We are artists, confidantes, therapists, bookkeepers, schedulers. We have to be social-media savvy, networkers, and marketing and financial managers. And being a freelance makeup artist (rather than working for a cosmetics line, for example) requires courage and strength of character. The successful, working MUAs I know are some of the smartest, intuitive, and kind people I know.
What is the hardest part of the job, and what is the most enjoyable part of it?
EF: The hardest part of the job is translating what people want into what is actually possible, whether it’s a director trying to explain how they want blood to splatter on a wall, or a bridesmaid asking for natural makeup. Different things have different meanings to people. Blood splatter is very different for Quentin Tarantino than it is for Jane Campion (full disclosure, I have not worked with either director).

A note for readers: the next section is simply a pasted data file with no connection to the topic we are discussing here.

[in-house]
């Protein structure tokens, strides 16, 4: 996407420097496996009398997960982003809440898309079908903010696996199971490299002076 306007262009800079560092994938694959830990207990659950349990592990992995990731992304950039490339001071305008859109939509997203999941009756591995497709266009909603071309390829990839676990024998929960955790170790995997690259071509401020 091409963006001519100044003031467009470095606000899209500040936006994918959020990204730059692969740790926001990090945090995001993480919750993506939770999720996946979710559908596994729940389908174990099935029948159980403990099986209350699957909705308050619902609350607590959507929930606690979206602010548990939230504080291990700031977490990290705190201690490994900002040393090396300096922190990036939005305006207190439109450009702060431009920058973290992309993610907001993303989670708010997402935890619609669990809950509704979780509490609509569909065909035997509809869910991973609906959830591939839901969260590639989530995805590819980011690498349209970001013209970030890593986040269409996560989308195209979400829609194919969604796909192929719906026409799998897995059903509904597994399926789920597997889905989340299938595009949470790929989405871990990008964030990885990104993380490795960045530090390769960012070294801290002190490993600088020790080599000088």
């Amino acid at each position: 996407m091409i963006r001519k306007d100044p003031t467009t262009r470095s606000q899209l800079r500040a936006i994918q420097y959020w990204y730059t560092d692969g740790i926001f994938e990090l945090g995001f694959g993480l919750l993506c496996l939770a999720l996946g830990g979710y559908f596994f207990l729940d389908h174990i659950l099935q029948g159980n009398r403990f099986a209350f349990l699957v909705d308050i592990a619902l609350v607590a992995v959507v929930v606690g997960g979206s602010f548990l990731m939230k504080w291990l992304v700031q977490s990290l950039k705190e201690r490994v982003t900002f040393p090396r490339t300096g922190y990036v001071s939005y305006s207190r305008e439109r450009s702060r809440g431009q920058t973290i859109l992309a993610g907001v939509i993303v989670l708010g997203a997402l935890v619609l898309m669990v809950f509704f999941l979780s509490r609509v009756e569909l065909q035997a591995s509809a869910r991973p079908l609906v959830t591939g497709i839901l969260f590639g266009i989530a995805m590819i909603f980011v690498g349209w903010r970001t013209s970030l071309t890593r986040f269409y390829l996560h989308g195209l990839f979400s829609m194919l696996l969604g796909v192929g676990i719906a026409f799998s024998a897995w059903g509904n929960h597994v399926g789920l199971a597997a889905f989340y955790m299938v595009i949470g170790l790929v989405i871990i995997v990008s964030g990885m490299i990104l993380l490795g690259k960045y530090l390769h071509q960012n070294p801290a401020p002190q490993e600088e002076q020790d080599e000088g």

The most enjoyable part of the job is difficult to pin down. I love so many things about what I do. With Beauty makeup, I love helping someone feel beautiful and confident. There is nothing to match what it feels like to watch when someone looks into a mirror and loves what they see. With Special FX makeup, the creation of the monster or wound or what it is you’re doing is amazingly rewarding on so many levels. But watching the character come to life, seeing how an actor is transformed because of what you did-that’s my favorite part.
Makeup can be such a fun way of expressing yourself, and feeling confident. What or who was your inspiration to do this as a career?
The key to beauty makeup is it’s fun and can make you feel wonderful by bringing out who you are, not by concealing.